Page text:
Actually, the above is not 100% true.  I do DO somethings.  Firstly, I sleep lots (it stops my brain sometimes and also gives me another stick to beat myself with – lazy cow staying in bed instead of blah blah blah, you get the picture) and I binge watch shite TV.  This week’s shite of choice has been the whole 6 series of Sex and the City courtesy of a new streaming site my hairdresser introduced me to.

Doing the above results in me feeling even more crap about myself and that, coupled with the self loathing talk created by the constant overthinking in step one of the process leads me into a downward spiral of misery.

Thankfully, as I’m now so well practiced in this process (and have experienced a couple of pretty rotten rock bottom periods in my past as a result) I’m becoming more adept at asking for help.

So, yesterday I sent out one such cry for help and the response was a superbly timed  and well articulated virtual kick up the arse along with a mechanism of support to get me moving.

And it’s worked.  I’m writing this blog having actually done some work today that I’ve been stressing about all weekend and procrastinated around in spectacular fashion yesterday.  What’s more, I have a plan in place to do even more of that work later along with doing a couple of other ‘back on track’ tasks in the process (getting this blog written and published is one of such tasks).

Another back on track tasks is a plea (hence the parentheses in the title).  I’m really enjoying writing my blog and from the feedback you lovely readers are giving me you’re enjoying reading what I write.

But I have a problem.  I have an amazing quality readership of my blog, but quantity wise I’m rather lacking.

One of my hopes for the future currently spiralling around my head is to do more writing and maybe even make some money from it (It’s taken me 6 months to put that out there thanks to Norman and his views on my ability (or should we say lack of ability) in this area).   And to do this I need help.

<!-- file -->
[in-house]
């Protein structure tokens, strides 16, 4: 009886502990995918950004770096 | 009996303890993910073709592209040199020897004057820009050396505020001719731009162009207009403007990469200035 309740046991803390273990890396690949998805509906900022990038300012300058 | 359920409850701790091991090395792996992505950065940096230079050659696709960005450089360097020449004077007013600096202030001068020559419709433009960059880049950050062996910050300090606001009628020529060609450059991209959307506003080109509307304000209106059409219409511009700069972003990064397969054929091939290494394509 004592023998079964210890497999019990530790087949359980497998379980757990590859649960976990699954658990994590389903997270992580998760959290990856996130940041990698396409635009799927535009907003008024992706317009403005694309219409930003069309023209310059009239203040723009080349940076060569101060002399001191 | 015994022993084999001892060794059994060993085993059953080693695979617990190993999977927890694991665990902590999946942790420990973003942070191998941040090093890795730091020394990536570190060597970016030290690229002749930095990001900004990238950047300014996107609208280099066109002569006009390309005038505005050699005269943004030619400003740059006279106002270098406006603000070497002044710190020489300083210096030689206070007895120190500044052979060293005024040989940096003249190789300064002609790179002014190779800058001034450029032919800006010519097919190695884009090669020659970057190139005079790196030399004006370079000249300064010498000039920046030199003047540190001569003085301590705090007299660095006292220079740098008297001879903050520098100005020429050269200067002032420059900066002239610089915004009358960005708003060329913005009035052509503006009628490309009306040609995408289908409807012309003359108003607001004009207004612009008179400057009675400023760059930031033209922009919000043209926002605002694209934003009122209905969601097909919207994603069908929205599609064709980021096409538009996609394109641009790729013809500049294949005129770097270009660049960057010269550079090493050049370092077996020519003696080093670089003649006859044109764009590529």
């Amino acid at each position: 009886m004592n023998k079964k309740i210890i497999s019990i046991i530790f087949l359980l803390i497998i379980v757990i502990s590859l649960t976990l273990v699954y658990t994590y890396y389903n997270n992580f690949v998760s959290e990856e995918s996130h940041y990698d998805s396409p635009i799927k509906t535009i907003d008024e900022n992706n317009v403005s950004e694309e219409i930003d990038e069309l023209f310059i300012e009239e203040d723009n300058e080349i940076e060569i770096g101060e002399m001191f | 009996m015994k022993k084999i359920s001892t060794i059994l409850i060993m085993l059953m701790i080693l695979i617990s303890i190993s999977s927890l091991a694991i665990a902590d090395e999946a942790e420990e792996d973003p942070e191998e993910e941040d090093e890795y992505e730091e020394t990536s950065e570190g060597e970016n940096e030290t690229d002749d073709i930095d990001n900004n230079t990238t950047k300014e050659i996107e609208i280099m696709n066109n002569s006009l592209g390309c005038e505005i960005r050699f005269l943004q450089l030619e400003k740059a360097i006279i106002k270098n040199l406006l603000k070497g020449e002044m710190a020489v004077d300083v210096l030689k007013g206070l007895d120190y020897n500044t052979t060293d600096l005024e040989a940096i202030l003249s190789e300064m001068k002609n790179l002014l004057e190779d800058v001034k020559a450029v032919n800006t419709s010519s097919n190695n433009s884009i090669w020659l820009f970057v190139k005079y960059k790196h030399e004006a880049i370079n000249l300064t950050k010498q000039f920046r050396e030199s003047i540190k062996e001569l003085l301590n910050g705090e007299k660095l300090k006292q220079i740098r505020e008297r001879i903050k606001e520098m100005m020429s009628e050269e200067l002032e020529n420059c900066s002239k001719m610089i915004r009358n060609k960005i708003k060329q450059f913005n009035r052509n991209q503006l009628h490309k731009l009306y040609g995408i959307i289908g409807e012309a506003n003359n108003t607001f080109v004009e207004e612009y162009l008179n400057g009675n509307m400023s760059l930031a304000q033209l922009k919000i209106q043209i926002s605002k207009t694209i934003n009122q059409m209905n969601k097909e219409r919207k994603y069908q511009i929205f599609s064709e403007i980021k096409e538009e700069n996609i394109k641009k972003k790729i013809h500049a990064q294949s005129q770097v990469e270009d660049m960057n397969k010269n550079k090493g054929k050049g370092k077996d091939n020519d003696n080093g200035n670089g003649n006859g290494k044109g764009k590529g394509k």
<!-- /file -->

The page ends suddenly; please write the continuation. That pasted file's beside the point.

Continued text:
Is there anyone out there who knows about and would like to help me with boosting my blog readership and possibly monetarising it?   I know there’s loads of stuff out there on the web about how to do this and how easy it is but the truth is I would rather not do it alone so am looking for a kind of blog buddy to work with me.

Is there anyone out there that knows about writing and publishing books and wants to help me get started? Or knows someone who does it for a living and would like to put me in touch?

Is there anyone that you think might enjoy reading my blog but maybe doesn’t know it exists? Can you point them in its direction?

Any help you can give me, no matter how small, is so so welcome and appreciated so please don’t be shy.

Now, got to get on – the next step in operation overcoming blind panic calls.





Watching a car crash in slow motion

After 5 months of banging my head against a proverbial brick wall the Ministry of Fish have finally decided they will acknowledge my existence and let me do the work I’m here to do.

Today this involves being a part of the 2 day Training the Trainer workshop being delivered to Fisheries staff from the provinces.

In true Cambodian style I finally received the schedule for said workshop yesterday afternoon and to my dismay noted that the day would be begin at 7am.

I made the executive decision to arrive a little ‘late’ at 7.30 on the assumption that a) the first part was administrative in nature and would be of little interest to me and b)some people would be late.

I duly rocked up at 7.30am this morning to discover a group of 6, slightly bewildered, Cambodians hovering uncertainly outside the room and not a colleague of mine in sight.

I greeted the unknowns and sat myself down in the room to wait.  Luckily, I’d had the foresight to grab an iced coffee enroute and so happily slurped on that as I caught up on social media as the clocked ticked on.  Finally, at 8am one of my colleagues arrived (Smiley-jokey Loeng) appearing as bemused as myself and the others at the lack of any form of action taking place.  He asked me where various people were and I in return asked him the same question.  A case of phone call cat and mouse followed as he tried in vain to track down the missing facilitators and delegates.